Bruce Springsteen at The Verizon Center; Nov. 11, 2007

This marked the sixth time I’ve seen Bruce in concert (over a span of 25 years), but it was a special occasion. I was bringing my son B. (age 17) to his first Bruce show (also on the team was brother R, brother-in-law C, and a couple friends).

I consider this the fulfillment of a parental obligation. B. is seriously into hip-hop, and not to sound like a middle age white guy, but…I can’t stand the shit. Okay, there are a few hip-hop tunes here and there I can appreciate, but for the most part, it’s music devoid of harmony, melody, soul, morals, truth and beauty. I feel it’s important to expose B. to music that is honest, passionate and empathetic. Music like Bruce’s.

The show opened with “Radio Nowhere” from the new album, “Magic.” As is his wont, Bruce played a lot of songs from the new album. I wasn’t terribly familiar with the album going in, but there are a few songs in there I suspect will grow on me, especially “Radio Nowhere” and “Girls In Their Summer Clothes.”

The highlights of the night were powerful renditions of “No Surrender,” “She’s The One,” “Promised Land,” “The Rising,” and, of course, “Born To Run.”

Bruce kept the commentary to a minimum, getting political only when introducing “Living In The Future,” when he spoke about the erosion of civil liberties and assaults on the Constitution we’ve had to endure over the last six years. His songs “The Last To Die,” and “Long Walk Home” are such overt anti-war statements, they need no introduction or explanation. They make their points just fine all on their own, thank you.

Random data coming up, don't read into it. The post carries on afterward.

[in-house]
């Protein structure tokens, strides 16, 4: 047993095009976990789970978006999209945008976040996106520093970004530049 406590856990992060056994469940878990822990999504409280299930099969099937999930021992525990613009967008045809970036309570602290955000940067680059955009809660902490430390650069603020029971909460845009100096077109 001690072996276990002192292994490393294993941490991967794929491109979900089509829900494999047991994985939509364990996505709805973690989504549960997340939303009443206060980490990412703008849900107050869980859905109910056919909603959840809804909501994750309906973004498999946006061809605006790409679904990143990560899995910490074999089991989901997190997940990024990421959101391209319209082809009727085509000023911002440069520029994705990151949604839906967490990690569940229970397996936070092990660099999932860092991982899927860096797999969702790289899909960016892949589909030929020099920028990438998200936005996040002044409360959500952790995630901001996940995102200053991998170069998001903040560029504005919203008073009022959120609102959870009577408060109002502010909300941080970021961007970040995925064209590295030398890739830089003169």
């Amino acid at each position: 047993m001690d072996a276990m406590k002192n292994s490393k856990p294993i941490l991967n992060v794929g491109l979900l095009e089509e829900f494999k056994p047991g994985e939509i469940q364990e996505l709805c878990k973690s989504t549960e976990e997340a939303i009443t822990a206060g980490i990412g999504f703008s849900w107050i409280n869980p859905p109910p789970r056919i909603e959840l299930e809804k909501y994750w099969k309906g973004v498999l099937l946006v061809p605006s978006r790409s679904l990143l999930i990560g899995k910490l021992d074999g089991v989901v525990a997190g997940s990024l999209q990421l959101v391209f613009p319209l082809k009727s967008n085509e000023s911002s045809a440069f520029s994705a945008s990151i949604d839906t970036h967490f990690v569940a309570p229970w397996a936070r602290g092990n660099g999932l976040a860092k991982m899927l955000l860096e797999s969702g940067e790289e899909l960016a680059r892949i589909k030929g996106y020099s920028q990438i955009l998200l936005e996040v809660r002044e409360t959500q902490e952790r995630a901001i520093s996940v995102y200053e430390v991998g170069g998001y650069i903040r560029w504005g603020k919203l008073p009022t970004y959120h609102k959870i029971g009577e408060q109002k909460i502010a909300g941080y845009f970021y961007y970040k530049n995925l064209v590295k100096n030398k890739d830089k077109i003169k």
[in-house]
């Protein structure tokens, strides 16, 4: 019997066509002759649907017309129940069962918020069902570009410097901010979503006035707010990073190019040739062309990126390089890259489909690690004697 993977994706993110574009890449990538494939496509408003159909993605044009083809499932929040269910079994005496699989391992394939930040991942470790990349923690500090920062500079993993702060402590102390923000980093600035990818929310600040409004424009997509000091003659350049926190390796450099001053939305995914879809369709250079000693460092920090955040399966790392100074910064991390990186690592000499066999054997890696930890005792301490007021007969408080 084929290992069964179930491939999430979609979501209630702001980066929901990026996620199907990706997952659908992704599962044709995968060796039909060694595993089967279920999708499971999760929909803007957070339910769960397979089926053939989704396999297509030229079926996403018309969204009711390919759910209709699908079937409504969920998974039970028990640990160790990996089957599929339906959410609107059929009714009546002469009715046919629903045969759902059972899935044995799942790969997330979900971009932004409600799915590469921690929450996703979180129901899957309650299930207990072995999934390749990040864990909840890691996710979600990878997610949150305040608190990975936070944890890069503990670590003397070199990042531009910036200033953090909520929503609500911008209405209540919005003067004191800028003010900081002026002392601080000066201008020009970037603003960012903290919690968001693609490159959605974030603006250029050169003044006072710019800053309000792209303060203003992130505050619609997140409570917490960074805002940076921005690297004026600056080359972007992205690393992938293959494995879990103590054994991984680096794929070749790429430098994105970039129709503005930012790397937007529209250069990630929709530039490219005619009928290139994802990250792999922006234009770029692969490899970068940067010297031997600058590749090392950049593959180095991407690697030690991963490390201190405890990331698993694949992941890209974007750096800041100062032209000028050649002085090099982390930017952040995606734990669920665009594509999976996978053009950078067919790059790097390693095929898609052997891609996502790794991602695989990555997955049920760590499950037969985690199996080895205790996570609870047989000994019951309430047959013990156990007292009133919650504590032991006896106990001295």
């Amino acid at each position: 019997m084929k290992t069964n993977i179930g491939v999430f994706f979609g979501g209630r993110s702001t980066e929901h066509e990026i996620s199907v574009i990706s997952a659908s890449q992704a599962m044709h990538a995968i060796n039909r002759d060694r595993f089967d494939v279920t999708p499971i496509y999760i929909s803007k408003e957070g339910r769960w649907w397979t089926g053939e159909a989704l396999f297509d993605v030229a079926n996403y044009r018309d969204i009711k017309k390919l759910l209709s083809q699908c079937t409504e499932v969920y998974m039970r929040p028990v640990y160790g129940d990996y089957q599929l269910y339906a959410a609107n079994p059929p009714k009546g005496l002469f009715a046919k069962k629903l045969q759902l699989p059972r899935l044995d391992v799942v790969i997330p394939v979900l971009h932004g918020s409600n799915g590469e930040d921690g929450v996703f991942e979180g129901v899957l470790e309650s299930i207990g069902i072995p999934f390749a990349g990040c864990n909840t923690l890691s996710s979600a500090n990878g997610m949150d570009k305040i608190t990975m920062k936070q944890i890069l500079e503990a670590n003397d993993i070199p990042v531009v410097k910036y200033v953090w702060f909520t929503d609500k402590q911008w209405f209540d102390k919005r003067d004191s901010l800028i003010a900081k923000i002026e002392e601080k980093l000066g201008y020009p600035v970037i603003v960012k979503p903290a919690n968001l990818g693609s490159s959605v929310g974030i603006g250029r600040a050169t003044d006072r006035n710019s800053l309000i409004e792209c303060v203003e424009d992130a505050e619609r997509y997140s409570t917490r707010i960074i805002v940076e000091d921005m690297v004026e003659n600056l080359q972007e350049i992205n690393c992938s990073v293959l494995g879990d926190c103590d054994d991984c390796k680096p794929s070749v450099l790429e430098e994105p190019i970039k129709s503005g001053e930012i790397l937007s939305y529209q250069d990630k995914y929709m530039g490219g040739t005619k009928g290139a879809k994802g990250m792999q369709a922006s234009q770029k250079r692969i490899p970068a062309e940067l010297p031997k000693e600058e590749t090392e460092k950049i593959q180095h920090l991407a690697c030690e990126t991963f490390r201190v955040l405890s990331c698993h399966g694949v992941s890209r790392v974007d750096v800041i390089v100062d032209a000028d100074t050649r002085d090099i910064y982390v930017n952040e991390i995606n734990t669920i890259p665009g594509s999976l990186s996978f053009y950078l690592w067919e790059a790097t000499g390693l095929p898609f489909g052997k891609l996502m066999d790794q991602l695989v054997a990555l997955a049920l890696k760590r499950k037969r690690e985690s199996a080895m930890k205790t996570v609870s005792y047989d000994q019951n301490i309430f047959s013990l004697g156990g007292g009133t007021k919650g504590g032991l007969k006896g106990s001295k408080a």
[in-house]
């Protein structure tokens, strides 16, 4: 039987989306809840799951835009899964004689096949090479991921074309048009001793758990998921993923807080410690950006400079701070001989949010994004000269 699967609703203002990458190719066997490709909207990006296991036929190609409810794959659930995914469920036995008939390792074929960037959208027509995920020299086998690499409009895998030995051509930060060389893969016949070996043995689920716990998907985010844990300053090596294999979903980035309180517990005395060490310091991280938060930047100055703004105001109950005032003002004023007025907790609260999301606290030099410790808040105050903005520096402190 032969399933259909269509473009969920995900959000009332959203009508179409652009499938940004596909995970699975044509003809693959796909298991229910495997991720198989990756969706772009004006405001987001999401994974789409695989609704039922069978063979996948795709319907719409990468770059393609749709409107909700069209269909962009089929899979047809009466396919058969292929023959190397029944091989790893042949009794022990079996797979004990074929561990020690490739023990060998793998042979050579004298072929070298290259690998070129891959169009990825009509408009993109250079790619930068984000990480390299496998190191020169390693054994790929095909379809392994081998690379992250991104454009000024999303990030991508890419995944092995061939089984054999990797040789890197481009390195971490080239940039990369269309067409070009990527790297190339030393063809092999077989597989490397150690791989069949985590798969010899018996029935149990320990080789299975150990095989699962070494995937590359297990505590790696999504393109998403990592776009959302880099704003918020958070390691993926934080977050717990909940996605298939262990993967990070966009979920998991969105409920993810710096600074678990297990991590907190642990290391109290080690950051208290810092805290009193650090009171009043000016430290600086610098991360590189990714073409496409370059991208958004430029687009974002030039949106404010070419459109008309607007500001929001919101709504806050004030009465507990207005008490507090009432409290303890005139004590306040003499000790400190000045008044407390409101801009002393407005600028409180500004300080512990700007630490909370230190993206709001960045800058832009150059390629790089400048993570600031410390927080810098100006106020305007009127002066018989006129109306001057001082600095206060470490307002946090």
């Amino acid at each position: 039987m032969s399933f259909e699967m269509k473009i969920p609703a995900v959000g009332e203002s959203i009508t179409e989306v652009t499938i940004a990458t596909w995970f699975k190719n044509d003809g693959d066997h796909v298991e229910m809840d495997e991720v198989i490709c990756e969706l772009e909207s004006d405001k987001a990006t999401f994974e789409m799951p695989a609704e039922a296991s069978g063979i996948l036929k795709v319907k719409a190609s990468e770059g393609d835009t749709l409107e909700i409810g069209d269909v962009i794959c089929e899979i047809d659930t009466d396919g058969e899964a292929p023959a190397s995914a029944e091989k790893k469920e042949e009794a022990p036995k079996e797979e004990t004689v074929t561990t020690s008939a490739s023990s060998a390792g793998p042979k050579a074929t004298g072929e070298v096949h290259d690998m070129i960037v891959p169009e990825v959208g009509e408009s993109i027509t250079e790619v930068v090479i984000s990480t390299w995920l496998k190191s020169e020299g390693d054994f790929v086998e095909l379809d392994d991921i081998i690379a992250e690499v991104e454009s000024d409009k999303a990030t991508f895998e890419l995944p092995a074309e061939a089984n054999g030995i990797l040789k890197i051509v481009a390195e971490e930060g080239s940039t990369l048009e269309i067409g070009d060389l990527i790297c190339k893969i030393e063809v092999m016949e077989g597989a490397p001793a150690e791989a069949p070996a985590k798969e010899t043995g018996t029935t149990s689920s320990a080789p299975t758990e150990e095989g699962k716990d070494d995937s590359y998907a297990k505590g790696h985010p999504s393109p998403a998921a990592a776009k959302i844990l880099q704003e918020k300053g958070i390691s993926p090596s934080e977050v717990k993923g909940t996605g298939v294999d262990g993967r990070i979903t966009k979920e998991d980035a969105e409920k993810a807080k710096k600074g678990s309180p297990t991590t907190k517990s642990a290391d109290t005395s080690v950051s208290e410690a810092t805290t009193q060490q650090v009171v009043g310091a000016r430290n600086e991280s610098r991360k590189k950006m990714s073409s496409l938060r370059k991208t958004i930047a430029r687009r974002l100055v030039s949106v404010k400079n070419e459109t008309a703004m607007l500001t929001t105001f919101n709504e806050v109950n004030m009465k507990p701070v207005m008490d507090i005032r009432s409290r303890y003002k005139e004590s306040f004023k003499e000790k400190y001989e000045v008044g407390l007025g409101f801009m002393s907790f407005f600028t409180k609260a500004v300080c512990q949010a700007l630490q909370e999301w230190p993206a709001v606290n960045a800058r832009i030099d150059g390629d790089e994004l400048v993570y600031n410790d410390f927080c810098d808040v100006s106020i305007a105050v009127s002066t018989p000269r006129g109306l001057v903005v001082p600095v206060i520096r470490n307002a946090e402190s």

Our “seats” were general admission on the floor, and we ended up about 100 feet away from the stage, slightly to the left, directly in line with the Big Man, Clarence Clemmons. In other words, great seats. When seeing a rock band, I much prefer standing in the middle of an enthusiastic crowd to sitting in a seat. It’s the difference between being a participant and a spectator.

The show closed with an uptempo, Irish-style, jig-like number, called (I think), “The American Way.” Because it’s a new song, Bruce had the lyrics scroll across the giant screens while he was singing. I’m not sure, but somewhere in there, I thought I caught a criticism of this country’s current immigration policies. Wouldn’t surprise me a bit.

After the band left the stage, and the arena was still dark, people held up their open cell phones, electronically recreating the classic concert effect of a sea of lighters. Kinda cool–in a cold, technological, non-organic sort of way.

As always, the show was a flawless celebration of energy. B. seemed to enjoy it, even though he didn’t know many of the songs. The band was tight and professional. It moved seamlessly from song to song with full confidence and determination. Bruce is a renowned perfectionist, and it shows. He also puts 100% of himself into every show, and this one was no different. He holds nothing back, and by the end of the night, he’s spent, you’re spent, and you ride the adrenaline and echoes in your head back to reality. He still puts on the best show in all of rock. Period.

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